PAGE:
8. Swap out mayo with Greek Yogurt or avocado.
I will be the first to raise my hand and say that I adore mayonnaise. While I am not a fan of full-fat mayo, I use Hellman’s Light quite frequently. I prefer this brand because it is not overly sweet and it’s rather low-calorie. That being said, non-fat plain Greek yogurt and mashed avocado are a fantastic substitute for mayonnaise both in recipes and on sandwiches.
TRY IT! This Southwestern Chicken Salad Recipe uses avocado in place of mayo in a way that supports the overall flavors of the dish.
9. Add in extra veggies any way that you can.
Quite a few years ago Jessica Seinfeld came out with a cookbook for kids that focused on sneaking vegetable purees into your kid’s favorite foods. The idea is nice- get more nutrition where you can. But, I am not a fan of being undercover about the goodness of plant foods.
In this tip, my suggestion is to add veggies to your family-favorite dishes in a way that complements the flavors and teaches your dinner guest how tasty veggies can be!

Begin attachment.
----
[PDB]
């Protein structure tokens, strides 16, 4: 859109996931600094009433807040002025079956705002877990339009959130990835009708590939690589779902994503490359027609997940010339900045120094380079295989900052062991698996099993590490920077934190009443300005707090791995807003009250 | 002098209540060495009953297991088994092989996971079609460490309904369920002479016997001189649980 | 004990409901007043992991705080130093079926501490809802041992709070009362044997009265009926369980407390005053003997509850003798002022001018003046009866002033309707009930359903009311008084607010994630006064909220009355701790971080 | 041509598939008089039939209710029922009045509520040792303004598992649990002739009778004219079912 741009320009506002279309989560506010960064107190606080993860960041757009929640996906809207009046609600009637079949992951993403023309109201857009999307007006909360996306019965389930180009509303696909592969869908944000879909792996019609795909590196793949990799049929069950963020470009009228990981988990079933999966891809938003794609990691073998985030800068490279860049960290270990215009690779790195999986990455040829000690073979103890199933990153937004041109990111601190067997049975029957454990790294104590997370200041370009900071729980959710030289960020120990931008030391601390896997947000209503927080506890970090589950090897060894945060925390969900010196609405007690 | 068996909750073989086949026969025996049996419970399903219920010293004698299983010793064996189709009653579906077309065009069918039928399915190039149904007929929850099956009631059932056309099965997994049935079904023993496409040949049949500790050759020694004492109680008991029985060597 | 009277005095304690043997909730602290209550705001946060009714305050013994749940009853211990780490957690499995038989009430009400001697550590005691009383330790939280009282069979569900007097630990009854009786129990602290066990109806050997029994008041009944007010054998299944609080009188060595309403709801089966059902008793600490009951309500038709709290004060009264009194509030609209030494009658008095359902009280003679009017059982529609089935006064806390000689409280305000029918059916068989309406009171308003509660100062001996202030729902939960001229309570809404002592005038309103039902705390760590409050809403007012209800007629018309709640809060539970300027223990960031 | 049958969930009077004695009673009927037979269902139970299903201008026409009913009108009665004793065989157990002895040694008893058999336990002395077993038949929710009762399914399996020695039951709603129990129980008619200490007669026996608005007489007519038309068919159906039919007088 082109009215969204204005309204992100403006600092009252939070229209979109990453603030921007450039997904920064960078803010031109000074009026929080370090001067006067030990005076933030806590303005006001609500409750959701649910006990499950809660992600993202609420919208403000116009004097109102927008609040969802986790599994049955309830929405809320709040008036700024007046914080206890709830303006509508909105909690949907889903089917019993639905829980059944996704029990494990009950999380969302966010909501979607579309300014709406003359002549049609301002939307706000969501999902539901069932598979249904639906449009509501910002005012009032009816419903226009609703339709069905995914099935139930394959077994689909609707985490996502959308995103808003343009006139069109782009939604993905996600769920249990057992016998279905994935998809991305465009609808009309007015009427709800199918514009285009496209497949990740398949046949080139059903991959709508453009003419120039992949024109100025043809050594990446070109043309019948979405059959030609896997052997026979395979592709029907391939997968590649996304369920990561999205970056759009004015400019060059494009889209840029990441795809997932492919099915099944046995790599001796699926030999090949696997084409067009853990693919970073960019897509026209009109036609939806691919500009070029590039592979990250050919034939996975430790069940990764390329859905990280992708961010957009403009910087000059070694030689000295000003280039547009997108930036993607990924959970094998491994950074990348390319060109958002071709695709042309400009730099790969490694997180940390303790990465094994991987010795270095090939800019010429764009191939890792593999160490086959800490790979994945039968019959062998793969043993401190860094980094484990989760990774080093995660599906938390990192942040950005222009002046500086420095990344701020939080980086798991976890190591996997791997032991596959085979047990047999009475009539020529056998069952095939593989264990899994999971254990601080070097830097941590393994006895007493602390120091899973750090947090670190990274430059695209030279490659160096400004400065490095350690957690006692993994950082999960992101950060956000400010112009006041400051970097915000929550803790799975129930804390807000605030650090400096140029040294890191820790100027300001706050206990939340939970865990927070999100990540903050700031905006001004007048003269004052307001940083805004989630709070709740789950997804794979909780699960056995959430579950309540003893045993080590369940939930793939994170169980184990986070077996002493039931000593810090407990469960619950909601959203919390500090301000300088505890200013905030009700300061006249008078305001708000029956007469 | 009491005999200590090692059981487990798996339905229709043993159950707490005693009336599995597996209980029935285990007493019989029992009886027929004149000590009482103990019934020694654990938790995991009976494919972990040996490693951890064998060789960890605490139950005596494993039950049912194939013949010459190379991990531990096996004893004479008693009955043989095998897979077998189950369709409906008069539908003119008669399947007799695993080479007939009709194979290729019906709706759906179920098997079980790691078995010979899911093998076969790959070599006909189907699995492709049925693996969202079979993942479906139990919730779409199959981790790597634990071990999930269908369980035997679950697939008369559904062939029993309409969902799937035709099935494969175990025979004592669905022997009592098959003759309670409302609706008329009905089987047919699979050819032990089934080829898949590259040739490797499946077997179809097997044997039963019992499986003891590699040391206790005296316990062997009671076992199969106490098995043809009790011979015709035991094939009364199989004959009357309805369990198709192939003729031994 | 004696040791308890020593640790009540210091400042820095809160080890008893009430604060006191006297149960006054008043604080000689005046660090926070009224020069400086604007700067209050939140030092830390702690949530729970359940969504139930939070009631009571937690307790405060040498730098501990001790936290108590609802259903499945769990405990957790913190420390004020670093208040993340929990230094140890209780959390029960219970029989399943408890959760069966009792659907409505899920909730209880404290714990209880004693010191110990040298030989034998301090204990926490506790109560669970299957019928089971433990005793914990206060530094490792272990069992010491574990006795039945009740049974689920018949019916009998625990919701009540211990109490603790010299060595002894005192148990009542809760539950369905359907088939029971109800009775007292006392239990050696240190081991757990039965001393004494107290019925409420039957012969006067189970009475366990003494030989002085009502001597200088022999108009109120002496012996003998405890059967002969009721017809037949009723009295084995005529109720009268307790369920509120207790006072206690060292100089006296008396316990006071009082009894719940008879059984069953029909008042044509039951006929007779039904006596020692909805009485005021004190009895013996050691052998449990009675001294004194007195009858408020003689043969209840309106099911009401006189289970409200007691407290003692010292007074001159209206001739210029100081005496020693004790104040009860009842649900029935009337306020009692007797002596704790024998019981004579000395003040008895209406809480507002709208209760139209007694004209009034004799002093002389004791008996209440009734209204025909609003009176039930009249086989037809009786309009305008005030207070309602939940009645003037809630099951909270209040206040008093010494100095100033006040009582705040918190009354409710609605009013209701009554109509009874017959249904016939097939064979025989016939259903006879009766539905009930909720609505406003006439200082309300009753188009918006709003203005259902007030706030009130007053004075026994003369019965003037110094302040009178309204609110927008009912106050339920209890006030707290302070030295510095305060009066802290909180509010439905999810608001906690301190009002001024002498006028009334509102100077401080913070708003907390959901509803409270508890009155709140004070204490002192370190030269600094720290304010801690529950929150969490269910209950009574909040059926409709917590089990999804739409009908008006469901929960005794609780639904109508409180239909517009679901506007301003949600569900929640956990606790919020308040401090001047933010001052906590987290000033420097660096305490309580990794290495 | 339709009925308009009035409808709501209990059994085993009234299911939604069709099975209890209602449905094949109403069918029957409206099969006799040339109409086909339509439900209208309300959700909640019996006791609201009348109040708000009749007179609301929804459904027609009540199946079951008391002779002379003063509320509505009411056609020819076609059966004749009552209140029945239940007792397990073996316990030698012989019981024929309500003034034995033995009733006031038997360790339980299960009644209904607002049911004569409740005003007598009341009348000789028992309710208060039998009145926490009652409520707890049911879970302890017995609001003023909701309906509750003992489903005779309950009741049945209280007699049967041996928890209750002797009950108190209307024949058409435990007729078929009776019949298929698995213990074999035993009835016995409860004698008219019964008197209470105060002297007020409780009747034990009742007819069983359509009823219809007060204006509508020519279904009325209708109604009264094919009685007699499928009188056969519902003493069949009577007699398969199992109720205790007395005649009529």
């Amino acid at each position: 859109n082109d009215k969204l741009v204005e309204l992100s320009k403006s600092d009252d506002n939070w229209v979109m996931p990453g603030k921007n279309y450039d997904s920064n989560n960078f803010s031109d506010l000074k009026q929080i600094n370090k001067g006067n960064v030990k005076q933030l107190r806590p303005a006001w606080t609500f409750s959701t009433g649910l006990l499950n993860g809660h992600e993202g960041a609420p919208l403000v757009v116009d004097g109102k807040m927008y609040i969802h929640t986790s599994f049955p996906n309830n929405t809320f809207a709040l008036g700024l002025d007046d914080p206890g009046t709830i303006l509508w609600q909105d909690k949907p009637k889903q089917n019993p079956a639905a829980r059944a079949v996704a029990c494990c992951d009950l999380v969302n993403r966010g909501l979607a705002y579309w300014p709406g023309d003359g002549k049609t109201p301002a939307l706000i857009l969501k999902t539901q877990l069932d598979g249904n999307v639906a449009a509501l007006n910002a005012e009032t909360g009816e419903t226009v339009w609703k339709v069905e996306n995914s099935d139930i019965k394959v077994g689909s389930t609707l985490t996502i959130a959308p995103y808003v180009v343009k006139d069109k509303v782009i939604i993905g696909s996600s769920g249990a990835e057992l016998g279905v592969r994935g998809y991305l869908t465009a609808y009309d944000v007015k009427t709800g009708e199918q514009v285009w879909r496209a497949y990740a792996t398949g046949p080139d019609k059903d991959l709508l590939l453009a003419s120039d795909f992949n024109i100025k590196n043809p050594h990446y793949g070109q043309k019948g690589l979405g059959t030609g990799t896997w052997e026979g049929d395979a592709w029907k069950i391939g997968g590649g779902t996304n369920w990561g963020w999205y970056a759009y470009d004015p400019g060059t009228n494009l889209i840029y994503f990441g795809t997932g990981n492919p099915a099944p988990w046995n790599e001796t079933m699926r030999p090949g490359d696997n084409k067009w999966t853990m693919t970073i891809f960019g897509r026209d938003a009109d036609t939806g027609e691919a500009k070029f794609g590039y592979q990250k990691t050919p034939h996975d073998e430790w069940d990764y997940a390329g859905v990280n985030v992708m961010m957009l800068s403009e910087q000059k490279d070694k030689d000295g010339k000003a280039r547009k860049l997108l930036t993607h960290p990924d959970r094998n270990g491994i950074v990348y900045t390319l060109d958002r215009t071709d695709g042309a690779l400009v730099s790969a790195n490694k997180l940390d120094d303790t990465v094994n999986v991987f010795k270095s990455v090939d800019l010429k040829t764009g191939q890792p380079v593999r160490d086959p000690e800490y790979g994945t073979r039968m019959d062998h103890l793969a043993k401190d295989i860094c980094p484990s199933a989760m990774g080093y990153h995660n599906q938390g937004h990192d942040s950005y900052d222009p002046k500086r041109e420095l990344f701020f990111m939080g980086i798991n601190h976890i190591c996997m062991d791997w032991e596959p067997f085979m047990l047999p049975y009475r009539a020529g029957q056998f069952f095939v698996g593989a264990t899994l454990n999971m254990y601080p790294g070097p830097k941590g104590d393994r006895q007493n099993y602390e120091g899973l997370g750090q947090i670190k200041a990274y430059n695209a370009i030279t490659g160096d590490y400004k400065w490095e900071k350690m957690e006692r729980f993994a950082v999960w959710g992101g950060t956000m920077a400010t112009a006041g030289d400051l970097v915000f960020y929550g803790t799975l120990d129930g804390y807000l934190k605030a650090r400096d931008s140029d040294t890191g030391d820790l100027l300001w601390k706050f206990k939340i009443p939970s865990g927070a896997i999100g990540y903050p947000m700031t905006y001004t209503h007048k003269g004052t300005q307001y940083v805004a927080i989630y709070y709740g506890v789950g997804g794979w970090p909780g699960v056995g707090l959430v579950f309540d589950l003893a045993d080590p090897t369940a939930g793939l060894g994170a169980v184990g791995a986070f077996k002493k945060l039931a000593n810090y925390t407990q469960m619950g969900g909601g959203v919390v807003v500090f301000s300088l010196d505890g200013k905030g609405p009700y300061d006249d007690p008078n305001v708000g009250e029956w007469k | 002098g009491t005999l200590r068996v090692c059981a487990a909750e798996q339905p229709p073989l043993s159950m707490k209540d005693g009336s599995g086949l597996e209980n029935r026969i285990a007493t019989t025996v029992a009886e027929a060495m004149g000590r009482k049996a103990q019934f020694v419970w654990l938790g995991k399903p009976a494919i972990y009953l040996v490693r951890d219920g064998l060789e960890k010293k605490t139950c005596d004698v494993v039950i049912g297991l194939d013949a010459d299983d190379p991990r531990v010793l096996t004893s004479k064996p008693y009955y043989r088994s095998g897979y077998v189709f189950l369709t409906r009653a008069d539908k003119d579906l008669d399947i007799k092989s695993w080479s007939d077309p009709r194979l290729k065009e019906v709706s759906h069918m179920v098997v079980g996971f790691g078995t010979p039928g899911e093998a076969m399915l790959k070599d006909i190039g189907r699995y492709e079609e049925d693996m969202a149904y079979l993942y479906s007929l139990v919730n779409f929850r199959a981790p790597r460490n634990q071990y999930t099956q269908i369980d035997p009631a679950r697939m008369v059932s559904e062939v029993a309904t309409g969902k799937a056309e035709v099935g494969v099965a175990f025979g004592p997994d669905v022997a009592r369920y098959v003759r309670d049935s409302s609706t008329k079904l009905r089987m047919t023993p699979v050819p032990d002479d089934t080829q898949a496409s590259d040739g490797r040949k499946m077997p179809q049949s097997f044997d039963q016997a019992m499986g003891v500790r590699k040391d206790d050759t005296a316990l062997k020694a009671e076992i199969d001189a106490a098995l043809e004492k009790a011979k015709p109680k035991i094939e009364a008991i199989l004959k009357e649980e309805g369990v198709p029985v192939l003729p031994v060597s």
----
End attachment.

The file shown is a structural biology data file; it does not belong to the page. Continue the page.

Here are a few ideas to get you started:
- Add shredded or diced zucchini and carrots to marinara sauce.
- Add diced red, yellow, orange and green bell peppers, and onions to chili.
- Double up veggies in your stir-fry dishes.
- Add diced veggies to your roasted potatoes
- Grill onions and mushrooms to top your burgers.
- Add sauteéd peppers, onions, and mushrooms to fajitas.
TRY IT! This Roasted Veggie Pasta Salad doesn’t miss a beat. Add in diced, grilled chicken breast for the meat-eaters in your family.
10. Use leaner or smaller cuts of meat.